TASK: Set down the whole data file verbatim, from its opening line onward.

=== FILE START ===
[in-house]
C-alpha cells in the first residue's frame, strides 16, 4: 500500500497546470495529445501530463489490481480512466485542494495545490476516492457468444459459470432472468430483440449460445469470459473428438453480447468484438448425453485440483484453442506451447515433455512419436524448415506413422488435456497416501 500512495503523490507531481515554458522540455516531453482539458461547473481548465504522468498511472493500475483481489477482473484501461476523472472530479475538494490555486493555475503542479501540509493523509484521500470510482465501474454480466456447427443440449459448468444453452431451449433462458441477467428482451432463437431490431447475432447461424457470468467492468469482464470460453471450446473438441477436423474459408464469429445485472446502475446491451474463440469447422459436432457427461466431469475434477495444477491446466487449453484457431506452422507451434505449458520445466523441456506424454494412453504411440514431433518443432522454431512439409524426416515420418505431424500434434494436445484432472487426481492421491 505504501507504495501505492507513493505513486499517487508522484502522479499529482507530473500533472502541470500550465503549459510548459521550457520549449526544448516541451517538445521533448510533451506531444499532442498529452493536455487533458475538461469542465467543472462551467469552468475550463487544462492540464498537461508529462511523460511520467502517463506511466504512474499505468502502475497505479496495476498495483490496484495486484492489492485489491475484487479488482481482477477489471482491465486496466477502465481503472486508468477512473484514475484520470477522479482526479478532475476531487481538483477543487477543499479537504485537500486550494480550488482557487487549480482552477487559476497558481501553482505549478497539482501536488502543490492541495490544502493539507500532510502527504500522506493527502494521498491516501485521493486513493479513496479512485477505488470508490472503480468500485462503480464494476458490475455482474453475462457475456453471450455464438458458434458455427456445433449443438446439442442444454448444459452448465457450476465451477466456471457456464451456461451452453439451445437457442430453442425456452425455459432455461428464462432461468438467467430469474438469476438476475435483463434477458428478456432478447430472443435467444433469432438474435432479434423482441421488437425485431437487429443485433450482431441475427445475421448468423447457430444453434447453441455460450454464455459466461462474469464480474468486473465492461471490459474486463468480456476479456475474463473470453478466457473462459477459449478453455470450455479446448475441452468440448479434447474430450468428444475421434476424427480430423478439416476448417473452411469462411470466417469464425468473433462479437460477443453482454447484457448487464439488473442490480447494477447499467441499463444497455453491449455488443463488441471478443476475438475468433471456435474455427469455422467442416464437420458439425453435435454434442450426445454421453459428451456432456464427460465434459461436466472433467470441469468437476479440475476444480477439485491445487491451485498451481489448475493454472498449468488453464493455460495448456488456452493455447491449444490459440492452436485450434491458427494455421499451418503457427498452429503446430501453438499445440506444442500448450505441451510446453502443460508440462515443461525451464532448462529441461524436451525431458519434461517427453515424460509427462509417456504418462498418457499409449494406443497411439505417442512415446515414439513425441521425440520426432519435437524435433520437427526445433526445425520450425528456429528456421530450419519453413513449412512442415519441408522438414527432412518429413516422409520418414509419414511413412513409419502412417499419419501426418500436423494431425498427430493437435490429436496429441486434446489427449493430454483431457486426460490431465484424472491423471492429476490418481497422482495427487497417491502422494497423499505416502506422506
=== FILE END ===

[in-house]
C-alpha cells in the first residue's frame, strides 16, 4: 500500500497546470495529445501530463489490481480512466485542494495545490476516492457468444459459470432472468430483440449460445469470459473428438453480447468484438448425453485440483484453442506451447515433455512419436524448415506413422488435456497416501 500512495503523490507531481515554458522540455516531453482539458461547473481548465504522468498511472493500475483481489477482473484501461476523472472530479475538494490555486493555475503542479501540509493523509484521500470510482465501474454480466456447427443440449459448468444453452431451449433462458441477467428482451432463437431490431447475432447461424457470468467492468469482464470460453471450446473438441477436423474459408464469429445485472446502475446491451474463440469447422459436432457427461466431469475434477495444477491446466487449453484457431506452422507451434505449458520445466523441456506424454494412453504411440514431433518443432522454431512439409524426416515420418505431424500434434494436445484432472487426481492421491 505504501507504495501505492507513493505513486499517487508522484502522479499529482507530473500533472502541470500550465503549459510548459521550457520549449526544448516541451517538445521533448510533451506531444499532442498529452493536455487533458475538461469542465467543472462551467469552468475550463487544462492540464498537461508529462511523460511520467502517463506511466504512474499505468502502475497505479496495476498495483490496484495486484492489492485489491475484487479488482481482477477489471482491465486496466477502465481503472486508468477512473484514475484520470477522479482526479478532475476531487481538483477543487477543499479537504485537500486550494480550488482557487487549480482552477487559476497558481501553482505549478497539482501536488502543490492541495490544502493539507500532510502527504500522506493527502494521498491516501485521493486513493479513496479512485477505488470508490472503480468500485462503480464494476458490475455482474453475462457475456453471450455464438458458434458455427456445433449443438446439442442444454448444459452448465457450476465451477466456471457456464451456461451452453439451445437457442430453442425456452425455459432455461428464462432461468438467467430469474438469476438476475435483463434477458428478456432478447430472443435467444433469432438474435432479434423482441421488437425485431437487429443485433450482431441475427445475421448468423447457430444453434447453441455460450454464455459466461462474469464480474468486473465492461471490459474486463468480456476479456475474463473470453478466457473462459477459449478453455470450455479446448475441452468440448479434447474430450468428444475421434476424427480430423478439416476448417473452411469462411470466417469464425468473433462479437460477443453482454447484457448487464439488473442490480447494477447499467441499463444497455453491449455488443463488441471478443476475438475468433471456435474455427469455422467442416464437420458439425453435435454434442450426445454421453459428451456432456464427460465434459461436466472433467470441469468437476479440475476444480477439485491445487491451485498451481489448475493454472498449468488453464493455460495448456488456452493455447491449444490459440492452436485450434491458427494455421499451418503457427498452429503446430501453438499445440506444442500448450505441451510446453502443460508440462515443461525451464532448462529441461524436451525431458519434461517427453515424460509427462509417456504418462498418457499409449494406443497411439505417442512415446515414439513425441521425440520426432519435437524435433520437427526445433526445425520450425528456429528456421530450419519453413513449412512442415519441408522438414527432412518429413516422409520418414509419414511413412513409419502412417499419419501426418500436423494431425498427430493437435490429436496429441486434446489427449493430454483431457486426460490431465484424472491423471492429476490418481497422482495427487497417491502422494497423499505416502506422506